Alexander III (The Great) 351-323 B.C.

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Alexander the Great was the son of Philip II of Macedonia who conquered the Grecian States at Choeronea (Boeotia) in 338 B.C. While attempting to liberate Greek colonies from Persian rule in 336, he was assassinated at the age of 47 and his son Alexander took over. Alexander had been a pupil of Aristotle at 13 years of age but the tutorship lasted only 3 years. He became king of Macedonia at 20 years of age but the tutorship lasted only 3 years. He became king of Macedonia at 20 years of age. Aristotle was a friend and counselor of Alexander presumably until about 327 B.C. Alexander undertook vast military campaigns throughout Asia Minor and as far east as India. Throughout this period he sent plants and various objects to the Lyceum. For this purpose on his conquests, he included naturalists. Alexander died in 323 B.C. as a result of a fever in Babylon.


Information Concerning Drugs

The principal information concerning drugs has been accumulated over the centuries by herb collectors and root diggers called rhizatomoi. Mere attention had been given to methods to be used for collection of the most useful herbs. The properties of these plants were undoubtedly known to the root diggers prior to the beginning of scientific medicine.

Various rites were connected with plant collections and superstitions relative to the ways and means of collection were rampant. The rhizotomists gathered and tested roots, stems, leaves, flowers, and fruits while various schools of philosophy were devising theories as to their use. Physicians, on the other hand, had to reinvestigate the reported properties of the various plant organs and determine their proper use and dosage.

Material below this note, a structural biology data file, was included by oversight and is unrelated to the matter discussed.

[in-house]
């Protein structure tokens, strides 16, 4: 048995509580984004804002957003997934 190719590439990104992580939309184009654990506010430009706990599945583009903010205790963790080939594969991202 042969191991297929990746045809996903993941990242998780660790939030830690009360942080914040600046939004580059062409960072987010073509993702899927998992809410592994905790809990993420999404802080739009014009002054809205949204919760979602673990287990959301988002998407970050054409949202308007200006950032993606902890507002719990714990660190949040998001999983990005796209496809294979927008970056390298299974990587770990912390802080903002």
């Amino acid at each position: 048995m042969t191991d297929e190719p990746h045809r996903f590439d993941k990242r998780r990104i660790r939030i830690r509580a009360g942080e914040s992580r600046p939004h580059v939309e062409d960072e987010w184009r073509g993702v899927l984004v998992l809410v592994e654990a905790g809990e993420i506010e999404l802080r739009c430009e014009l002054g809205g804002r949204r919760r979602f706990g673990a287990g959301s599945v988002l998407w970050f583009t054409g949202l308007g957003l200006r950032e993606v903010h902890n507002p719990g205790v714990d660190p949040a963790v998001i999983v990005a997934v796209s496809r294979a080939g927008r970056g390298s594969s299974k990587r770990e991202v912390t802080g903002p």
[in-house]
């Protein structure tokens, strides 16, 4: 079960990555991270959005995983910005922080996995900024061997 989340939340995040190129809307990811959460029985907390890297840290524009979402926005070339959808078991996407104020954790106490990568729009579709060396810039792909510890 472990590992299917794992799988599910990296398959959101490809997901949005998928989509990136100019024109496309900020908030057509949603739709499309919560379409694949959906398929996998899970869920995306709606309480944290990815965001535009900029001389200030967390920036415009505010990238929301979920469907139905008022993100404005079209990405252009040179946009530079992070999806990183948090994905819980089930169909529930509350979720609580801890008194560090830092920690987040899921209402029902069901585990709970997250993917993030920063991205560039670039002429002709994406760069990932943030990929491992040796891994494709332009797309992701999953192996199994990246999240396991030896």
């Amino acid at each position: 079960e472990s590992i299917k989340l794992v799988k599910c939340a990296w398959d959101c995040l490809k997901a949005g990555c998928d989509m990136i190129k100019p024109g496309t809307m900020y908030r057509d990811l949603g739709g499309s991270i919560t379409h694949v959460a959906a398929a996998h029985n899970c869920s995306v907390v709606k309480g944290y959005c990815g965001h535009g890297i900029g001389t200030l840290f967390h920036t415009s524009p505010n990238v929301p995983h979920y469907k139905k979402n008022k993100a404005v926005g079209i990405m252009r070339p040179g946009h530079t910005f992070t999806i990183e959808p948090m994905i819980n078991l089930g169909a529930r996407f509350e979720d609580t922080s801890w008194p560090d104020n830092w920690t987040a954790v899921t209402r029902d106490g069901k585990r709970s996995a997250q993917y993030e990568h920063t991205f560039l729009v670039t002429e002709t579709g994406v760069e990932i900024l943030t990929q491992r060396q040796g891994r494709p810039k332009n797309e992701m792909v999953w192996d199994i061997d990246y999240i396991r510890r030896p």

Theophrastus presented some information relative to root-diggers and the superstitions connected with their work to which students will be referred.


Developments in the Alexandrian School - Egypt

From a botanical and horticultural view our knowledge of Grecian botany and horticulture ceases with the Death of Theophrastus.

Apparently the school was disbanded after his son had taken over and his manuscripts were scattered to unknown places.

Following the death of Alexander the Great, the center of education and learning in the Eastern Mediterranean shifted to Alexandria in Egypt. Upon the death of Alexander one of his Macedonian generals, who had shown superior military prowess conquered Egypt and Libya, and established himself as ptolemy I (c. 367-283 B.C.). With his support Alexandria became the outstanding intellectual center of the Western world and remained so until the reign of Augustus Caesar in Rome. Euclid, Herophilus, Archimedes, and Appollonius established an "analytic" rather than a "synthetic" approach to the natural world. They became interested in new ways to investigate the scientific problems of their time.

No botanists appear to have distinguished themselves in Alexandria although it was the center of learning and intellectual activity. Undoubtedly the Library contained botanical material but the interest centered in mathematics and abstract science.

At Alexandria what was called a "Museum" was established. In addition the Alexandrian Library became famous as a center for the preservation of manuscripts and "rolls." Unfortunately after some time it was partially destroyed and the remaining "rolls" and manuscripts dispersed throughout the known world.

Several outstanding individuals who studied in Alexandria are of interest to us because of their biological significance.